46Bruce AntoneOrlando10.802014
47Linda StewartOrlando16.302014
48Victor Torres, Jr.Orlando12.762014
49Joe SaundersOrlando13.962014
50Tom GoodsonTitusville8.822014
District 30 is largely based in Seminole. One-third of voters are situated in Orange.
District 31 is largely based in Lake. Slightly more than one-third of voters are situated in Orange.
District 44, 45, 46, 47, 48, and 49 are wholly composed of Orange.
District 50 is predominantly composed of Orange and Brevard.

County Representation[edit]

Orange County is served by a Board of Commissioners. The board consists of an elected mayor and six commissioners. The mayor is elected At-large, while commissioners are elected from single districts. The mayor and commissioners each serve staggered four year terms. Commissioners from Districts 1, 3, and 5 are elected in presidential election years, while the mayor and commissioners from Districts 2, 4, and 6 are elected in alternate years. The county is also served by a Clerk of Courts, Sheriff, Property Appraiser, Tax Collector, Supervisor of Elections, State Attorney, and Public Defender. All positions are four year terms, requiring direct election by voters in presidential election years.
Orange County Officials
PositionIncumbentNext Election
MayorTeresa Jacobs2018
District 1 CommissionerScott Boyd2016
District 2 CommissionerFred Brummer2018
District 3 CommissionerPete Clarke2016
District 4 CommissionerJennifer Thompson2018
District 5 CommissionerTed Edwards2016
District 6 CommissionerTiffany Moore Russell2018
Clerk of CourtsEddie Fernandez2018
SheriffJerry Demings2016
ComptrollerMartha Haynie2016
Property AppraiserRick Singh2016
Tax CollectorScott Randolph2016
Supervisor of ElectionsBill Cowles2016
State AttorneyJeff Ashton2016
Public DefenderBob Wesley2016


Public Education[edit]

The Orange County Public Schools are responsible in delivering public education to students countywide. An elected school board composed of a chairman, elected At-large, and seven members, elected from single-member districts, oversees the functions and expenditures of the school system. Each member is elected to a staggered four-year term. Four are elected in presidential election years, while the chairman and three other members are elected in gubernatorial election years. The school system operates 182 schools (123 elementary, 3 K-8, 35 middle, 19 high, and 4 exceptional learning). In October 2012, the district had 183,562 students, making it the fourth largest school district statewide and eleventh in the nation.[21]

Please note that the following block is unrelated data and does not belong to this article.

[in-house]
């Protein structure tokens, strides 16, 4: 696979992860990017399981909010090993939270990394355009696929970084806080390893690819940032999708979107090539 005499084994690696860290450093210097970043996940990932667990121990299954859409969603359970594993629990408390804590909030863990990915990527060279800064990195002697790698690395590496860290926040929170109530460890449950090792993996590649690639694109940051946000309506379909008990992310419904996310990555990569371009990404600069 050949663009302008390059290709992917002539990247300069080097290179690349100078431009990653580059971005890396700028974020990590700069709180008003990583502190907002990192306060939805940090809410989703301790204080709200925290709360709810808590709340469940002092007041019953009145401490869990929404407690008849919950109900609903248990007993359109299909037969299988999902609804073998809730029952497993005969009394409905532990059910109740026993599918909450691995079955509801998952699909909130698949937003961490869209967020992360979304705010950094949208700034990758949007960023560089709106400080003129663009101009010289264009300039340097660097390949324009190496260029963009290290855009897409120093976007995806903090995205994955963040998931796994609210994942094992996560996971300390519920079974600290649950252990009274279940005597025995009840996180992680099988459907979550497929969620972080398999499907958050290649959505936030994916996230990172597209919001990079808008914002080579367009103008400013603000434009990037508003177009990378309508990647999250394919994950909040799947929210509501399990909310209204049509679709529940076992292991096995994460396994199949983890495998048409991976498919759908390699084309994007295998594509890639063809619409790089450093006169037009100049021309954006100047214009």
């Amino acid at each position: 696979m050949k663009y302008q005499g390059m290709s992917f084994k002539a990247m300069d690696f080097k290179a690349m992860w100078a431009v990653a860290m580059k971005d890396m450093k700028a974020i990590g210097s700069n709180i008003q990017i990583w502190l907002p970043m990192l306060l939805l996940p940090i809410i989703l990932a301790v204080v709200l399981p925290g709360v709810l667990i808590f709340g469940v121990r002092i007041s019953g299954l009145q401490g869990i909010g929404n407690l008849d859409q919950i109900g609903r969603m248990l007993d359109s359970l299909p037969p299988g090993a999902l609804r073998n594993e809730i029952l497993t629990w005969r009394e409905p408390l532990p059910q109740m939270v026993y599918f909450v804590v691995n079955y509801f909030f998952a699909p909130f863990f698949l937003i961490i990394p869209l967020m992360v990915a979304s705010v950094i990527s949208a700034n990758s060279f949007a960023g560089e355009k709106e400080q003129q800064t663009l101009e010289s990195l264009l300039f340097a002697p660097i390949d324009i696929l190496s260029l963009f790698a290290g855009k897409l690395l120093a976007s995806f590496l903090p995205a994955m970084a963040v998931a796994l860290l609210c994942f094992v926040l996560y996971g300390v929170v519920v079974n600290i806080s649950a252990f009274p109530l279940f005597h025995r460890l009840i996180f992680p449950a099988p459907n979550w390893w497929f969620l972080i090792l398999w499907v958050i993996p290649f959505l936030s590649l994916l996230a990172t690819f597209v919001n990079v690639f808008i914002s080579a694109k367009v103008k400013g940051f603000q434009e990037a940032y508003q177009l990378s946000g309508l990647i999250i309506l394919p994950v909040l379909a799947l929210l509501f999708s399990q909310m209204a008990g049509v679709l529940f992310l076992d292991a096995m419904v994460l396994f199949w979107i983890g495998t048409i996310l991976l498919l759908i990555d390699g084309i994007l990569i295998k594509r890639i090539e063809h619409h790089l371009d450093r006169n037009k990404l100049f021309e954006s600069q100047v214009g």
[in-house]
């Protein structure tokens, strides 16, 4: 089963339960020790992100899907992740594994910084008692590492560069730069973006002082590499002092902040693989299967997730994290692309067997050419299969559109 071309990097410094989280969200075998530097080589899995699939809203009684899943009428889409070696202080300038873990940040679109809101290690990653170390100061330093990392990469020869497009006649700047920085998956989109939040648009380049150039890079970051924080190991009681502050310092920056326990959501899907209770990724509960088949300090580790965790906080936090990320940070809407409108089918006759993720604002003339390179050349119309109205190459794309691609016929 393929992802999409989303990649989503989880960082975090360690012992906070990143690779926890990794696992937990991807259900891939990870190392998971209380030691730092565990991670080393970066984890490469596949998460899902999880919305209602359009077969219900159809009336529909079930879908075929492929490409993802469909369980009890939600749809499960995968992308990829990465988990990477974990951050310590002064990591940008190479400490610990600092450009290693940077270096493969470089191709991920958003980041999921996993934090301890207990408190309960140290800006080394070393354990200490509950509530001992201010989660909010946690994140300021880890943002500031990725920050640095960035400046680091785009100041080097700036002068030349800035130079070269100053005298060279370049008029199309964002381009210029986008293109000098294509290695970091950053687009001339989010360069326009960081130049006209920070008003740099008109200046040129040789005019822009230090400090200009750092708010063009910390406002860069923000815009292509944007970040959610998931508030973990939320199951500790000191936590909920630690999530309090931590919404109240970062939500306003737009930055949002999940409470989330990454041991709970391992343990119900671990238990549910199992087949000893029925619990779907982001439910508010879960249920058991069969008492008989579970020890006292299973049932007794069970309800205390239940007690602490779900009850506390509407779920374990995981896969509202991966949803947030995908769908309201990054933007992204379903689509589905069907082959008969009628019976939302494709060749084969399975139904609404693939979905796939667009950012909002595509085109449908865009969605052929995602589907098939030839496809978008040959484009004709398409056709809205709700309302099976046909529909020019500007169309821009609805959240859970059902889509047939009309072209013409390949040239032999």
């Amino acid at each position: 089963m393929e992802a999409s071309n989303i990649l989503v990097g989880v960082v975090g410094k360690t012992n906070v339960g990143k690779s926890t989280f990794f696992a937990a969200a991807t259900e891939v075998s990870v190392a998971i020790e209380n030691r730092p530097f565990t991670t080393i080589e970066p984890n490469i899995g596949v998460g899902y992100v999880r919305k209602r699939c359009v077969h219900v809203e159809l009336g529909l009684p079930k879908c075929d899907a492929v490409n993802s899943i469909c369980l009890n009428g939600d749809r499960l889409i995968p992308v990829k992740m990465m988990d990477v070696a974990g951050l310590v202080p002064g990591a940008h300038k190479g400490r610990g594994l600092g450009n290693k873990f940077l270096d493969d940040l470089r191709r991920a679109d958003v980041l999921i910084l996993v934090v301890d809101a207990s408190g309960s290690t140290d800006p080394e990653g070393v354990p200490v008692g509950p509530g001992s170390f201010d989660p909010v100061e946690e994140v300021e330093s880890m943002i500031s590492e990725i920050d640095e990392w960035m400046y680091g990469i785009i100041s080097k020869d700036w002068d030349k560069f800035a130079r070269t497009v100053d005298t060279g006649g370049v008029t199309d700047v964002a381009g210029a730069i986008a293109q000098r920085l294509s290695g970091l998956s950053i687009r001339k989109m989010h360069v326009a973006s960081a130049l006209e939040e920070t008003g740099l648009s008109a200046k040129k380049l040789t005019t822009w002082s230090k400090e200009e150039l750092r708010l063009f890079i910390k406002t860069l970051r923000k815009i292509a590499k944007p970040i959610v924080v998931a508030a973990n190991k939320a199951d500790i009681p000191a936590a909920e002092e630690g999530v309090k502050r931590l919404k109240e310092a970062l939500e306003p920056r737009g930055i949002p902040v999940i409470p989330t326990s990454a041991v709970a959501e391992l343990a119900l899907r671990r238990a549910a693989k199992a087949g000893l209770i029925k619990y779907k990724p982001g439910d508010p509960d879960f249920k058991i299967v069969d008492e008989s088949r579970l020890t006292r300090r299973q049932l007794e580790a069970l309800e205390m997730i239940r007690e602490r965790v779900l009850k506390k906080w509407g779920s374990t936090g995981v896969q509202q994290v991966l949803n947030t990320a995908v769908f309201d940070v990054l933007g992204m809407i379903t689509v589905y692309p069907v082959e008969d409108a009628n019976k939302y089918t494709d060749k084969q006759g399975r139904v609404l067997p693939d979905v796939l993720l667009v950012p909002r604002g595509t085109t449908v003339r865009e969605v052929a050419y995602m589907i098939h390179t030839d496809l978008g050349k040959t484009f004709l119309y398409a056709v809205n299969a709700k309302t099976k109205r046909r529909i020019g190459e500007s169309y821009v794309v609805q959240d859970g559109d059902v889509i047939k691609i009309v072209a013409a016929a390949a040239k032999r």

Orange County School Board
PositionIncumbentNext Election
ChairmanBill Sublette2014
District 1Joie Cadle2014
District 2Daryl Flynn2014
District 3Rick Roach2014
District 4Pam Gould2016
District 5Kathleen Butler-Gordon2016
District 6Nancy Robbinson2016
District 7Christine Moore2016

Colleges and universities[edit]

The University of Central Florida is the sole public university. A Fall 2012 enrollment of 59,767, currently places it second in the nation amongst public colleges and universities for student enrollment.[22] The university's massive campus is situated in northeast Orange County.
Nearby Winter Park is home to Rollins College, a private college situated only a few miles from Downtown Orlando. In 2012, it was ranked #1 by U.S. News & World Report amongst regional universities in the South.[23]
With six campuses spread throughout the county, Valencia Community College offers two-year degree programs.
The law schools for Barry University and Florida A&M are also conveniently located in Downtown Orlando.
Full Sail University is a for-profit university in Winter Park, Florida. Full Sail is not regionally accredited, but is nationally accredited by the Accrediting Commission of Career Schools and Colleges (ACCSC) to award associate's, bachelor's degrees, and master's degrees in audio, film, design, computer animation, business, and other fields.[10] The school offers 35 degree programs and 2 graduate certificates and has a student population of more than 16,800.


Walt Before Mickey, a feature film about Walt Disney creating Mickey Mouse, was shot locally.


Orange County is served by the Orange County Library System.


Orange County is located along the pivotal Interstate 4 corridor, the swing part of the state. Many close elections are won or lost depending on the voting outcome along the corridor. Voters are considered independent, traditionally splitting their votes, electing Democrats and Republicans on the same ballot. As a result of such independence, voters are inundated with non-stop television and radio ads months preceding a general election.